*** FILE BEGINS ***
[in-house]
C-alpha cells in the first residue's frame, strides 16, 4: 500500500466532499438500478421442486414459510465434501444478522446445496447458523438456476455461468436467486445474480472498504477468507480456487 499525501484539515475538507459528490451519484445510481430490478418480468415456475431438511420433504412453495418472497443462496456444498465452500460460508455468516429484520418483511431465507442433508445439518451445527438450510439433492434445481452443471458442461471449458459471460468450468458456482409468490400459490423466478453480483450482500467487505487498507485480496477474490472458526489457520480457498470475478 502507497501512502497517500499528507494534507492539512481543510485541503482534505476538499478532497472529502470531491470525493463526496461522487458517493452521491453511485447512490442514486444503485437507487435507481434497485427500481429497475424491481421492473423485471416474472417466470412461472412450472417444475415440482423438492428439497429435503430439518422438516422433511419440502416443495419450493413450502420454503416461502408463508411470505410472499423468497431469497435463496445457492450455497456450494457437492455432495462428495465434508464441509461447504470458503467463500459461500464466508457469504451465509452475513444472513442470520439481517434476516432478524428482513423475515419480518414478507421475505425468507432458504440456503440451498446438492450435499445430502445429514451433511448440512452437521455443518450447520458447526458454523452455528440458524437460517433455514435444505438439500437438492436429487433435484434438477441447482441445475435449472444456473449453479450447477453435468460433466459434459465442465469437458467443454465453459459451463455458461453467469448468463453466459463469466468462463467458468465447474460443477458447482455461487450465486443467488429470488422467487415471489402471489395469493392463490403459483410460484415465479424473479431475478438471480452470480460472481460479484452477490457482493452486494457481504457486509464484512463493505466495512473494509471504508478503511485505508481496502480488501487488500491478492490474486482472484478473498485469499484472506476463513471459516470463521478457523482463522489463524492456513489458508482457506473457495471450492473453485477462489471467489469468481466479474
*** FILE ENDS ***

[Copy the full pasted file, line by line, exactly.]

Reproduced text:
[in-house]
C-alpha cells in the first residue's frame, strides 16, 4: 500500500466532499438500478421442486414459510465434501444478522446445496447458523438456476455461468436467486445474480472498504477468507480456487 499525501484539515475538507459528490451519484445510481430490478418480468415456475431438511420433504412453495418472497443462496456444498465452500460460508455468516429484520418483511431465507442433508445439518451445527438450510439433492434445481452443471458442461471449458459471460468450468458456482409468490400459490423466478453480483450482500467487505487498507485480496477474490472458526489457520480457498470475478 502507497501512502497517500499528507494534507492539512481543510485541503482534505476538499478532497472529502470531491470525493463526496461522487458517493452521491453511485447512490442514486444503485437507487435507481434497485427500481429497475424491481421492473423485471416474472417466470412461472412450472417444475415440482423438492428439497429435503430439518422438516422433511419440502416443495419450493413450502420454503416461502408463508411470505410472499423468497431469497435463496445457492450455497456450494457437492455432495462428495465434508464441509461447504470458503467463500459461500464466508457469504451465509452475513444472513442470520439481517434476516432478524428482513423475515419480518414478507421475505425468507432458504440456503440451498446438492450435499445430502445429514451433511448440512452437521455443518450447520458447526458454523452455528440458524437460517433455514435444505438439500437438492436429487433435484434438477441447482441445475435449472444456473449453479450447477453435468460433466459434459465442465469437458467443454465453459459451463455458461453467469448468463453466459463469466468462463467458468465447474460443477458447482455461487450465486443467488429470488422467487415471489402471489395469493392463490403459483410460484415465479424473479431475478438471480452470480460472481460479484452477490457482493452486494457481504457486509464484512463493505466495512473494509471504508478503511485505508481496502480488501487488500491478492490474486482472484478473498485469499484472506476463513471459516470463521478457523482463522489463524492456513489458508482457506473457495471450492473453485477462489471467489469468481466479474